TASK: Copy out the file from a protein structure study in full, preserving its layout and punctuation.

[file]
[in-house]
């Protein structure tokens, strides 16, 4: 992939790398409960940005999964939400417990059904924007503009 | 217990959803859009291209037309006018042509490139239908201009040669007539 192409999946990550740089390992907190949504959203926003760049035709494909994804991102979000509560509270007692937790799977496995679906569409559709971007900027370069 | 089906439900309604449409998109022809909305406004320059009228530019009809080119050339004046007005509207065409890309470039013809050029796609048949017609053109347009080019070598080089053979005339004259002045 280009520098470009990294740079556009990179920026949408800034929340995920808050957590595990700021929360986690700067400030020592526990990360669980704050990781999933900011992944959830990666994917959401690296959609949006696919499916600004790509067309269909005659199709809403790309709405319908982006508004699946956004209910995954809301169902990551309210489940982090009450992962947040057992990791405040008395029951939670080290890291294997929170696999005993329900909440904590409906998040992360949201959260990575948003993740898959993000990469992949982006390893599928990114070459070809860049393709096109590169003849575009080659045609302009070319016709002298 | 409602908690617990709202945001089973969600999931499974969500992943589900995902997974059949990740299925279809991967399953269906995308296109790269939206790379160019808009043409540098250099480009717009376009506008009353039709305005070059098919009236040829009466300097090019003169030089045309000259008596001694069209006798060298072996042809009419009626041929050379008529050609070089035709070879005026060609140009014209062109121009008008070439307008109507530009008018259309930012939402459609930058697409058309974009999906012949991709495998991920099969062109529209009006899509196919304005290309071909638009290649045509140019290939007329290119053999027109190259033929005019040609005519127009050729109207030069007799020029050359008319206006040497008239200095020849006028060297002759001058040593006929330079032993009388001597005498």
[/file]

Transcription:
[in-house]
């Protein structure tokens, strides 16, 4: 992939790398409960940005999964939400417990059904924007503009 | 217990959803859009291209037309006018042509490139239908201009040669007539 192409999946990550740089390992907190949504959203926003760049035709494909994804991102979000509560509270007692937790799977496995679906569409559709971007900027370069 | 089906439900309604449409998109022809909305406004320059009228530019009809080119050339004046007005509207065409890309470039013809050029796609048949017609053109347009080019070598080089053979005339004259002045 280009520098470009990294740079556009990179920026949408800034929340995920808050957590595990700021929360986690700067400030020592526990990360669980704050990781999933900011992944959830990666994917959401690296959609949006696919499916600004790509067309269909005659199709809403790309709405319908982006508004699946956004209910995954809301169902990551309210489940982090009450992962947040057992990791405040008395029951939670080290890291294997929170696999005993329900909440904590409906998040992360949201959260990575948003993740898959993000990469992949982006390893599928990114070459070809860049393709096109590169003849575009080659045609302009070319016709002298 | 409602908690617990709202945001089973969600999931499974969500992943589900995902997974059949990740299925279809991967399953269906995308296109790269939206790379160019808009043409540098250099480009717009376009506008009353039709305005070059098919009236040829009466300097090019003169030089045309000259008596001694069209006798060298072996042809009419009626041929050379008529050609070089035709070879005026060609140009014209062109121009008008070439307008109507530009008018259309930012939402459609930058697409058309974009999906012949991709495998991920099969062109529209009006899509196919304005290309071909638009290649045509140019290939007329290119053999027109190259033929005019040609005519127009050729109207030069007799020029050359008319206006040497008239200095020849006028060297002759001058040593006929330079032993009388001597005498």